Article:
STEP 7. PLOTTING DATA ON THE 3D MAP
Once the legend is ready data may be plotted on the 3D map. The following paragraphs provide suggestions on how to proceed with the plotting of data on the 3D map. This is an activity which is usually very lively and enjoyed by the participants whose knowledge is emphasized. Therefore, the facilitator must be very careful in respecting momemtums and participants’ initiatives as to how to sequence and organise the plotting of the different data. At any time, however, the facilitator should monitor the legend and make sure that the participants use the correct symbols.
Plotting data needs to be a collective activity which involves everyone in the community, young and old, men and women, farmers and employees. All collaborate and contribute their own knowledge to the map together. However as indicated in 7.4 some specific sessions may be required for specific groups of people or when schedule of daily activities does not allow gathering all participants at the same time.
Building a 3D map is a collective learning experience which stimulates the exchange of information through the continual search for consensus among the participants about the type and location of information to be plotted on the 3D map. P3DM thus facilitates the exchange of information and dialogue within and between members of the local community, especially those who are usually excluded from policy planning because they are marginalized, e.g. children, elderly, women, people with disabilities, etc (Figure 34).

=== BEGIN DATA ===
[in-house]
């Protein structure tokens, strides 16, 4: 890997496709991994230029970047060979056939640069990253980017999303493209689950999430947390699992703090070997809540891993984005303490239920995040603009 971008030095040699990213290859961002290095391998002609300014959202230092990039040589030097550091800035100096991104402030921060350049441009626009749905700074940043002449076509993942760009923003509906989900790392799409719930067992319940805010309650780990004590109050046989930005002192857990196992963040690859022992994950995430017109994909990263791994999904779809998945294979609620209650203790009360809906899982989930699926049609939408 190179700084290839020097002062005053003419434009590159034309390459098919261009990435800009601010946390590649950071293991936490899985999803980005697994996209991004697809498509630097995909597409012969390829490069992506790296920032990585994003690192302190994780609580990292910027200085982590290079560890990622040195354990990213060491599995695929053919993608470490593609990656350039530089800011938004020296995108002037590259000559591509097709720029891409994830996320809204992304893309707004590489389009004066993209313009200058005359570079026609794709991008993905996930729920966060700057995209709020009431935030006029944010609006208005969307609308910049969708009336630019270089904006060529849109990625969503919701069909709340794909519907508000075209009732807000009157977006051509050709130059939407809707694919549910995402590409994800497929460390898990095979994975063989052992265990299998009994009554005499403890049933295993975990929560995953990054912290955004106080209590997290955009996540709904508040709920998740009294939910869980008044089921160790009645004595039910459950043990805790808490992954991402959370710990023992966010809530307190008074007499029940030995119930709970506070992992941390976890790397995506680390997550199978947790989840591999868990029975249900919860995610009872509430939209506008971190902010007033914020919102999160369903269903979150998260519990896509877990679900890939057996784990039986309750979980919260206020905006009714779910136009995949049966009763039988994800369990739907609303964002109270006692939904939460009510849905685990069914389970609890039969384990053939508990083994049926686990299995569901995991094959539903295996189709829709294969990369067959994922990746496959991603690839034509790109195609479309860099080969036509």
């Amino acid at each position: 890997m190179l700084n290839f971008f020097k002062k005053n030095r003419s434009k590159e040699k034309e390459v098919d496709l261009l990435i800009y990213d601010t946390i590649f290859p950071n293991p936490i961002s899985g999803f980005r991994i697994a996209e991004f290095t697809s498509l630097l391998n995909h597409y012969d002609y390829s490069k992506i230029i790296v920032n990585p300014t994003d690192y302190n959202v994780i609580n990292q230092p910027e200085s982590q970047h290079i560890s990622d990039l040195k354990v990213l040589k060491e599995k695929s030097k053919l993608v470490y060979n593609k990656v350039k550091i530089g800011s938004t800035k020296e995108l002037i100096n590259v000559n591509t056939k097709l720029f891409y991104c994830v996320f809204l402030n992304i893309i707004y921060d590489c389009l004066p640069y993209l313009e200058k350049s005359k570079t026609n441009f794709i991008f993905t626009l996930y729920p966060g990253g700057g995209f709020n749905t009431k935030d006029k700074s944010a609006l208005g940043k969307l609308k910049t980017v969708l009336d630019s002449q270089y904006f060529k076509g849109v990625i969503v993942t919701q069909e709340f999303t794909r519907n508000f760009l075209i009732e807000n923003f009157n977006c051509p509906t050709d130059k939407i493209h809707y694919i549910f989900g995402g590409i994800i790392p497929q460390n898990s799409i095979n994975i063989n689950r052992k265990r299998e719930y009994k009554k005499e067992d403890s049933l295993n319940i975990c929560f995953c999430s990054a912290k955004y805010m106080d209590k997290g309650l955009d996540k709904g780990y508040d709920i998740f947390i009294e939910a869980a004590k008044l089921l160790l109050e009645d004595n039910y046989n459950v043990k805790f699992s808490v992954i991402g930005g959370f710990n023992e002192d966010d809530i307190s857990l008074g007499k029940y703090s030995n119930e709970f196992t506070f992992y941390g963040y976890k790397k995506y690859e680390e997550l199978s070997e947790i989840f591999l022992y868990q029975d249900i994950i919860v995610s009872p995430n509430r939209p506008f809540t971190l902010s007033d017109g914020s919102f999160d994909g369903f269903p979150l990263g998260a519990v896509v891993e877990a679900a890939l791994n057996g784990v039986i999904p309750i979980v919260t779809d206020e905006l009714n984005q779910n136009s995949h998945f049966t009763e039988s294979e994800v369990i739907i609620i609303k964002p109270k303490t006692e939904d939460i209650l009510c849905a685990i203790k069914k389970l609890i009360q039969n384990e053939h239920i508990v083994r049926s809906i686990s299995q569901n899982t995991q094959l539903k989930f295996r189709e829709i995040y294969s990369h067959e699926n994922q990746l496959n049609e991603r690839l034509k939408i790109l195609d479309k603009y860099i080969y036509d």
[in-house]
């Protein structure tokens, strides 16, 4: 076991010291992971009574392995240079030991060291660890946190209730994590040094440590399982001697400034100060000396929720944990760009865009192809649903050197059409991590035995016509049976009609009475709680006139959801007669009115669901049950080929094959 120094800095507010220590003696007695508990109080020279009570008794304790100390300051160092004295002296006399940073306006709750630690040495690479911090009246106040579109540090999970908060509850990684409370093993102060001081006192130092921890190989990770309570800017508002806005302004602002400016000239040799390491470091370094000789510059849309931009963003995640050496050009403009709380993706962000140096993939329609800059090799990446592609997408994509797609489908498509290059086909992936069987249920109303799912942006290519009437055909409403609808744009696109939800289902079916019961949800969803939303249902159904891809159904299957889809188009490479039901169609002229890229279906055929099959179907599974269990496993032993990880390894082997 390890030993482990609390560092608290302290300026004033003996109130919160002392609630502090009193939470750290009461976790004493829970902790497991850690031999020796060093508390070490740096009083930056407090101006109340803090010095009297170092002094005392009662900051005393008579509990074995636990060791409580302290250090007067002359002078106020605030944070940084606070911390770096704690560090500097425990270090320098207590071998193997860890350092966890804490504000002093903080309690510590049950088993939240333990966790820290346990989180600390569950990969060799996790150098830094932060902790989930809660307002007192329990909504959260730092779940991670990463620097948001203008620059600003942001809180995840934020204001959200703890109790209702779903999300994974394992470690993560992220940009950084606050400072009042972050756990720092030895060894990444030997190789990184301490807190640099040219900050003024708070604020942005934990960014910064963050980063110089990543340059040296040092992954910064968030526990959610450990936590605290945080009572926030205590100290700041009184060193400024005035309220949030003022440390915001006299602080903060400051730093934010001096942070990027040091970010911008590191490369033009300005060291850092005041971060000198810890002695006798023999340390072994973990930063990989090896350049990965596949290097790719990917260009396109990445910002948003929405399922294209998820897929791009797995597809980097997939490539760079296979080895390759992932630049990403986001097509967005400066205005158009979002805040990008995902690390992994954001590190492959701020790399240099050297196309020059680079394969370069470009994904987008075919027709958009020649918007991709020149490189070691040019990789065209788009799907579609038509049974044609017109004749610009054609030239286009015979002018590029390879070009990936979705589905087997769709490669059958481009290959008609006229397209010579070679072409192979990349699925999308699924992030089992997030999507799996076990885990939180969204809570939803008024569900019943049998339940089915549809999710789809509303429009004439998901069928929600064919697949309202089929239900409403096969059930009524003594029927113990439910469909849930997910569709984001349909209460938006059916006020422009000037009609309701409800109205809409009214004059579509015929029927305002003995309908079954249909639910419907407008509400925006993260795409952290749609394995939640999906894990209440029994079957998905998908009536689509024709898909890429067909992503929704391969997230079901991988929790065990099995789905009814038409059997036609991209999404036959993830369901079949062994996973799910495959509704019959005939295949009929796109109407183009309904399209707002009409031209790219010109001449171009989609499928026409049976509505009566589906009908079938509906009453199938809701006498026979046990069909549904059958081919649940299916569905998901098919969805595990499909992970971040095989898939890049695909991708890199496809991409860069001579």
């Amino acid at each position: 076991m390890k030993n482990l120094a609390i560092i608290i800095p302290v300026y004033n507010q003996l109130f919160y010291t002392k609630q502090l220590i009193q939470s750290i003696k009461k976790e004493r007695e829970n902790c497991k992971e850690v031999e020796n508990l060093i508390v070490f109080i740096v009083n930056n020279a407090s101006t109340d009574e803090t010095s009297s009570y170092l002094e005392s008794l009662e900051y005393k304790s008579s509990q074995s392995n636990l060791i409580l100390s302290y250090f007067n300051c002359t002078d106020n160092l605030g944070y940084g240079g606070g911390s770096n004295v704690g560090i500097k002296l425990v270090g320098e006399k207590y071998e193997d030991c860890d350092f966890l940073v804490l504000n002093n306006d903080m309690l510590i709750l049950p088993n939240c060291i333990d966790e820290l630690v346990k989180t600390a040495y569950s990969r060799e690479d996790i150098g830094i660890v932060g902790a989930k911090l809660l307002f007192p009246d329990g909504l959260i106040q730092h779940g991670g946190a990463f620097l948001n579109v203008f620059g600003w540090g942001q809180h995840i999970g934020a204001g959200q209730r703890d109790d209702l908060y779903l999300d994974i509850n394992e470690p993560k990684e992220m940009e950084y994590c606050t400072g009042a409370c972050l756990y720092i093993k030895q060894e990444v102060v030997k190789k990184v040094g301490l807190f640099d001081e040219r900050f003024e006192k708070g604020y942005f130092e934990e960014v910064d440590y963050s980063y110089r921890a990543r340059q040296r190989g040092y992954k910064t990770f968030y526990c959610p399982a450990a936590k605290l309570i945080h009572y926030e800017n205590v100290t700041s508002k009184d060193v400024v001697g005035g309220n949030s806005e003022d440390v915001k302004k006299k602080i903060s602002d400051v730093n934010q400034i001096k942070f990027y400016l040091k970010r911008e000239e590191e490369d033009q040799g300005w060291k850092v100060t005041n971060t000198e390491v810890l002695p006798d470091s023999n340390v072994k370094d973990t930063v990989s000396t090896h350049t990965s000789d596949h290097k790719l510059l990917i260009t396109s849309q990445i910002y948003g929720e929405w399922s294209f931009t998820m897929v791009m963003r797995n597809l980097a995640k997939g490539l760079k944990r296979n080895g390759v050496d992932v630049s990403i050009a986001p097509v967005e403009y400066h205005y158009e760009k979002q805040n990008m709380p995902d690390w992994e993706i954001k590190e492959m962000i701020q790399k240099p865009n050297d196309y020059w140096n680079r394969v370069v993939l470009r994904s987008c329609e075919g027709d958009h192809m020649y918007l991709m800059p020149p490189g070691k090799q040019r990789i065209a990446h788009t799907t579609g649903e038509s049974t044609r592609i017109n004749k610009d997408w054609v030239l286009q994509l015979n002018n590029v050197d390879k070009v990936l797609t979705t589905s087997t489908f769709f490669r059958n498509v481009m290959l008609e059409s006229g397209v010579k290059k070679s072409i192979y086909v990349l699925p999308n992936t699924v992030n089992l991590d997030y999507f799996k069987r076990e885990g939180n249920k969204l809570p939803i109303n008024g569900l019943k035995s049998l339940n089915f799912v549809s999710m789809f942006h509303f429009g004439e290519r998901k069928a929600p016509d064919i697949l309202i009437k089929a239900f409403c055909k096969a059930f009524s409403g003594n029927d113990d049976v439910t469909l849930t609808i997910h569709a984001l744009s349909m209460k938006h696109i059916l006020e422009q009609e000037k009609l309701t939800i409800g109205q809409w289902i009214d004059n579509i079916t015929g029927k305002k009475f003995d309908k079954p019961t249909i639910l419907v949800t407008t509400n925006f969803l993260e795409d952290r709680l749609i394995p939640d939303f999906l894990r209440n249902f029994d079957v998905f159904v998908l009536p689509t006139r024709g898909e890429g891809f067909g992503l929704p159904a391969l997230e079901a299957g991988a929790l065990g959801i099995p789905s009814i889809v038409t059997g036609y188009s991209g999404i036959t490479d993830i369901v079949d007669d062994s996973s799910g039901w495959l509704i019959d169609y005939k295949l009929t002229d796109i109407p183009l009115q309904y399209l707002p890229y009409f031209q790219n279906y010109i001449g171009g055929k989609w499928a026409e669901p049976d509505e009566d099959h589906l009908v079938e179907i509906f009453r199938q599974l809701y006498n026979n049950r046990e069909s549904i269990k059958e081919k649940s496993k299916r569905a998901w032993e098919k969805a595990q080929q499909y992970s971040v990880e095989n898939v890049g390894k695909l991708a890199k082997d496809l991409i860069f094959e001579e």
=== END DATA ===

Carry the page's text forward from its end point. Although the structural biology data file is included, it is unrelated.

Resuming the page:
7.1 Plotting pushpins for punctual features
Placing pushpins to depict point features is one of the most laborious tasks of P3DM (Figure 35). The sequence of plotting may be suggested by the facilitator but ultimately must up to the participants.
Often it starts with major landmarks in the community such as the village hall (or community’s meeting point), church or temple (and other religious or sacred places), schools, marker place, boundary markers, etc. The precision of the location of this first information is crucial since the location of the next information (other types of pushpins) will depend on it. If the participants struggle to plot these landmarks, the facilitator may step in the discussion and refer to GPS points (see step 3.5). However, this is always an unsatisfying strategy as it tends to induce a bias towards the facilitator’s knowledge and technology.